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Temporal and spatial comparisons of angiosperm diversity between eastern Asia and North America
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Eastern Asia (EA) and North America north of Mexico (NA) share similar geographical environments with comparable latitude, land area and climate. The two regions were once parts of the same ancient landmass (Laurasia), and their extant floras were hypothesized to derive from the once widespread boreotropical flora that spanned the Northern Hemisphere in the Paleocene. However, the number of vascular plant species in EA is 1.5 times larger than in NA. Detailed comparative study of the floras in EA and NA therefore affords an ideal test case for exploring processes that contribute to this highly uneven distribution of plant diversity.

Prof. CHEN Zhiduan's group from the Institute of Botany of the Chinese Academy of Sciences and collaborators from China, the USA and Australia explored the floristic differences between EA and NA and underlying mechanisms using the well-studied floras of China and the 48 contiguous states of the USA as exemplars, by integrating newly generated dated phylogenies of angiosperms from China and the USA and comprehensive spatial distribution data.

Researchers reveals that China possesses both higher richness and phylogenetic diversity (PD) for angiosperms than the USA, and most lineages (46 of 58 orders) in the angiosperm tree of life have contributed to the PD anomaly favoring China. China has preserved a higher proportion of genera that originated before the Miocene than the USA (30% vs 23%), and southern China bears the signature of both old and new diversification.

Both the floras in China and the USA share the signature of an older east and a younger west, and China shows greater east-west deviation in divergence time and diversity than the USA. The patterns within the USA are more complex than those of China, with the east possessing lower genus richness but higher PD and more ancient lineages than the west. Researchers suggest that the diversity anomaly between China and the USA might be largely driven by regional orogenic activities and climatic changes in the west of the two regions by incorporating geological and climatic evidence.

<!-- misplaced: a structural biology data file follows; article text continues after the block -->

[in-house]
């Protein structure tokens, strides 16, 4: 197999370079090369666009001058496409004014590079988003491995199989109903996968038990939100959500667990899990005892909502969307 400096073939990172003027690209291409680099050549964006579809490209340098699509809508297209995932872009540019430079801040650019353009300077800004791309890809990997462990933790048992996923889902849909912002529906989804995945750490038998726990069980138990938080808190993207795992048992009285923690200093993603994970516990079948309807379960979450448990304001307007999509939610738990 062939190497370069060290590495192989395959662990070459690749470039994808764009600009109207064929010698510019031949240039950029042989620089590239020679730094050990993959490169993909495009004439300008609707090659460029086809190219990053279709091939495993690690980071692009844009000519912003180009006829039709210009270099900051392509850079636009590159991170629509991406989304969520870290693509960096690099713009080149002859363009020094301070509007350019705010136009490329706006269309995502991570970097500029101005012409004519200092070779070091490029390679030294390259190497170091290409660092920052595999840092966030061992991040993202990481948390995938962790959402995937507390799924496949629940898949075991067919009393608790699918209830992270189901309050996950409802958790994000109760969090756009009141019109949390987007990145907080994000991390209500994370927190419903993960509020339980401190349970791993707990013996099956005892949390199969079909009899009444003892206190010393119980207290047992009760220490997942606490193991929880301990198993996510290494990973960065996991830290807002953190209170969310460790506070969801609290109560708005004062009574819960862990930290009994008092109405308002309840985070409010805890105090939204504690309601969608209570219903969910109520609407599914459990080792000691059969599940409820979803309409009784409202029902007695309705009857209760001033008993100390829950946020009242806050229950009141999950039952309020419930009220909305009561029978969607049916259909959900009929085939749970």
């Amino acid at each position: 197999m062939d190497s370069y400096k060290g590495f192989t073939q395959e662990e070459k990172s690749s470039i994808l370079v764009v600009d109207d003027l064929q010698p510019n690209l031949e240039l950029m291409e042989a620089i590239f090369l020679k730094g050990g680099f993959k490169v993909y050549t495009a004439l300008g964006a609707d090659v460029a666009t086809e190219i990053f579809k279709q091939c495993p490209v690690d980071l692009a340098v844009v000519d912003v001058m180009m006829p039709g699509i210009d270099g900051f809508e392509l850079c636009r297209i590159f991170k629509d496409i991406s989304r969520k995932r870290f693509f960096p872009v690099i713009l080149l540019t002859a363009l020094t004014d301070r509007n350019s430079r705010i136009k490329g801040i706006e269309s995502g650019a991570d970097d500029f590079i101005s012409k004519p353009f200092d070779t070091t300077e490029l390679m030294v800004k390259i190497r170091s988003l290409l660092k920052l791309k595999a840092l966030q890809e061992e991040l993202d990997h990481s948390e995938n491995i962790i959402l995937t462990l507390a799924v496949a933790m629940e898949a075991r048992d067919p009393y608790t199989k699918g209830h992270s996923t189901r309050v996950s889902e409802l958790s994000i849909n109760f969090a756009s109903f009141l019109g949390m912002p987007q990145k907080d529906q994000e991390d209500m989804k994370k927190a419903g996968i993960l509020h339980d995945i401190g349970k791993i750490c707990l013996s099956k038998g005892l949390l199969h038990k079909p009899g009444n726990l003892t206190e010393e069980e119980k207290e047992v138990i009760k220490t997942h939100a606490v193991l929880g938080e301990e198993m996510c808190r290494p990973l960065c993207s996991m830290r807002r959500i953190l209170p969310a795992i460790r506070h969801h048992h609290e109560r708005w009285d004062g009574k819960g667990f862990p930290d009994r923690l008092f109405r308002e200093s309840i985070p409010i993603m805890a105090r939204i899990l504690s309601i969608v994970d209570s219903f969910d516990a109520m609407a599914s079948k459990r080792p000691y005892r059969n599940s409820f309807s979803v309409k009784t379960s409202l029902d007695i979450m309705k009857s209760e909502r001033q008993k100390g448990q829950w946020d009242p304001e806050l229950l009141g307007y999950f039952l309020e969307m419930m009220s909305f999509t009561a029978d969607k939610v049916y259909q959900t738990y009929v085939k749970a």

Finally, the study identifies phylogenetic diversity hotspots at both the genus and species levels for angiosperms of China and the USA, and suggests that more conservation areas in southern China and the eastern USA are needed to improve plant conservation efforts in the two countries. In particular, the phylogenetic diversity analyses in this study support the recognition of the 36th global biodiversity hotspot, the North American Coastal Plain. Researchers therefore highlight that phylogenetic diversity is a key metric in biodiversity conservation, which can be used to identify geo-regions with maximum underlying diversity (e.g. the extent of genetic diversity, evolutionary history or functional diversity of a flora).

A summary order-level chronogram of angiosperms and generic richness and phylogenetic diversity (PD) of each order in China (hollow bar) and the USA (gray bar).

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